I’m hoping this finds you well and happy and positively brimming with mirth and satisfaction after spending some quality time with your family – whether that be the family you were born with or the family you chose, or both! – and if not and this time of year is just a big ol’ pain in the rump then, drat it all to hell and tell me who I need to give some seriously stinky side-eye to, cuz I got yo’ back.
I suppose it’s also that time in which people take stock of the year behind them as they leap into the year ahead, and this Shy Lion guy over here isn’t any different. And so here are my ruminations on life and the people in it.
Sometimes, life is like knitting, and you are the knitter. As you pass the time, your knitting grows and grows and stretches down from your hands, the fabric gradually becoming neater and more assured. Your tension evens out, becomes steady, consistent and reliable. Your stitch definition becomes crisper and cleaner, and the patterns more and more complex and interesting.
Sometimes you will encounter people who just don’t get it. They won’t understand your knitting. They won’t see the time and effort that goes into every stitch. They won’t see the difference between garter and moss stitch. They won’t see your winding stretches of cables and understand that hanging, breathless moment when you crossed those stitches without a cable needle for the first time. They don’t understand that you couldn’t just sell your knitting, or see the difference between what you spent days, months, years learning to do, practicing, refining, and what someone programmed a machine to do.
But, there are other knitters who understand that this fabric – your fabric – took time and that sometimes it was a joy and sometimes hard won. They understand the time and control it took to knit smooth, even Fair Isle without puckering or Intarsia without holes. They know exactly how it feels to frog hours of work, they understand that sometimes you just don’t feel like weaving in your ends once in a blue moon.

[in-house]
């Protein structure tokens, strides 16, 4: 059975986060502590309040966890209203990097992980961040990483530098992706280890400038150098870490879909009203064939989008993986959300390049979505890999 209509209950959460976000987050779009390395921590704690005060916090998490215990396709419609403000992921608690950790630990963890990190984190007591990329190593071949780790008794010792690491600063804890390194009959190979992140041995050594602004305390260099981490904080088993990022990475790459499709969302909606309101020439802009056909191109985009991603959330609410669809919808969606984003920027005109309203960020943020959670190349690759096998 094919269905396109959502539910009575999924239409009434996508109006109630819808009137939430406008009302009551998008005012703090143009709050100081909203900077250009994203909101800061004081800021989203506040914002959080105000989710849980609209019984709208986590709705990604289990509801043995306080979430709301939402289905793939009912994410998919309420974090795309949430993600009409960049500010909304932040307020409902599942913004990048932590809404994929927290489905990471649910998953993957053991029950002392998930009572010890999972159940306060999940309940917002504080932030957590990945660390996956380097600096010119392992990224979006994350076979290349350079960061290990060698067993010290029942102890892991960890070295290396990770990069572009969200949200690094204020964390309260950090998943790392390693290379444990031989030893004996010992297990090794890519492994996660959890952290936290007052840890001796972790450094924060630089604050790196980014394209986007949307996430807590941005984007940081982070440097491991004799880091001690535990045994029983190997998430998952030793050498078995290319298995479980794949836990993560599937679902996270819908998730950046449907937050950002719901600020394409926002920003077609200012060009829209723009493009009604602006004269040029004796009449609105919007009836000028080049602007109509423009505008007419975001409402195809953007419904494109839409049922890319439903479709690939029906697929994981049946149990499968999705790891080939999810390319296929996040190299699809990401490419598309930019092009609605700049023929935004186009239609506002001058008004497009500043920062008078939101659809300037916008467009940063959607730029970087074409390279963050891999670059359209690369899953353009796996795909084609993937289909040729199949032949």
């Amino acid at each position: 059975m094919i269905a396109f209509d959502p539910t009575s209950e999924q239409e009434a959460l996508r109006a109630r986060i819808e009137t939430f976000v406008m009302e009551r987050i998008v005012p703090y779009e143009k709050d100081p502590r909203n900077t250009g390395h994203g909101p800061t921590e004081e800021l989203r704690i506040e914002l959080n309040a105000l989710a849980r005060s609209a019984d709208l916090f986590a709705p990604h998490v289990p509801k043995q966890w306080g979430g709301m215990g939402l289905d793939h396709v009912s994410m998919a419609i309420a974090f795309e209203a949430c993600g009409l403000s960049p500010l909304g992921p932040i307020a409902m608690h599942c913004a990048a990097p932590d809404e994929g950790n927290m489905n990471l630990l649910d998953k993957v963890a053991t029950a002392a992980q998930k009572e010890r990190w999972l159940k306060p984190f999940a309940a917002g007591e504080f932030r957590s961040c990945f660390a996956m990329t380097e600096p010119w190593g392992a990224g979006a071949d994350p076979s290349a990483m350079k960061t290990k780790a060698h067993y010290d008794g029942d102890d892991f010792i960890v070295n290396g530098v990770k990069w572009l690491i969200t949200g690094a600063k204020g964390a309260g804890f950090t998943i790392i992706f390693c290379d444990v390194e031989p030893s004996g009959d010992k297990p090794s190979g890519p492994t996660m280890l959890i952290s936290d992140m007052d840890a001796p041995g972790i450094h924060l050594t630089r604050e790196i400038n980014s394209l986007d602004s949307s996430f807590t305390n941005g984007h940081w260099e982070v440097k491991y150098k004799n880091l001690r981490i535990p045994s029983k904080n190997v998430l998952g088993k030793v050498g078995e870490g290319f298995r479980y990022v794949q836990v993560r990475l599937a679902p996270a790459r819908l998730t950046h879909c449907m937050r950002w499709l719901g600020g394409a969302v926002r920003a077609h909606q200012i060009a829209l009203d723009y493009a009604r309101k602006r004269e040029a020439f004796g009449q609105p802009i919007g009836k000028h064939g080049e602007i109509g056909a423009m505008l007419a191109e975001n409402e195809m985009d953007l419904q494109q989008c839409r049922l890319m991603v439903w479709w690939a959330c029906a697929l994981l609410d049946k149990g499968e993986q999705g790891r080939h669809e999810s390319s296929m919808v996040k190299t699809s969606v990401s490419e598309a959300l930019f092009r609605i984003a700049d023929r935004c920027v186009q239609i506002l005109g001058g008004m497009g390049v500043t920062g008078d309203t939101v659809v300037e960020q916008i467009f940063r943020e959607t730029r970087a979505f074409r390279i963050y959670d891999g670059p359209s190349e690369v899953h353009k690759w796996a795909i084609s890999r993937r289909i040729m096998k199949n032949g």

And there are people who don’t knit but wish they could. They don’t know how those folded hems came to be folded, or how a few different stitches repeated over and over turned into the most intricate lace, but they love it and appreciate it all the same. They can sense the effort and the knowledge that went into it and they’re content enough with that, and perhaps are more special because of it. When you share your knitting with them, they treasure it, and handle it with care.
These people are your friends and your family. They are close to you because they can read your life the way other knitters can read your knitting. They understand your bumps and scrapes the way knitters understand your frogs and tinks. They know your joys and sorrows like knitters know your favorite colors or your preference for DPN over magic loop. And in the same way that someone doesn’t know how a sweater knits up but admire it enthusiasm anyway, maybe some of them don’t know how you came to be in their lives but are grateful that you’re there.
And in the same way that you go back to your favorite knitting groups or yarn stores or blogs, you keep those people close because they’re priceless and they’re special and you have them in your heart, always.
Thank you so much for joining The Shy Lion for some crafty adventures in 2013, I’m super grateful for your company. I hope you’ll come along for 2014, too! Share what you’ve been grateful for this year below!
2 thoughts on “On Knitting and Good People”
totes gonna knit in 2014. for reals xx
I’m one of those people who don’t knit, but wish I could, I sooooo wish I could. I have been knitting a scarf for 2 years now, yes, a scarf, yes, 2 years!!! Maybe this year something will click… Love your beautiful analogies between life and knitting, so true.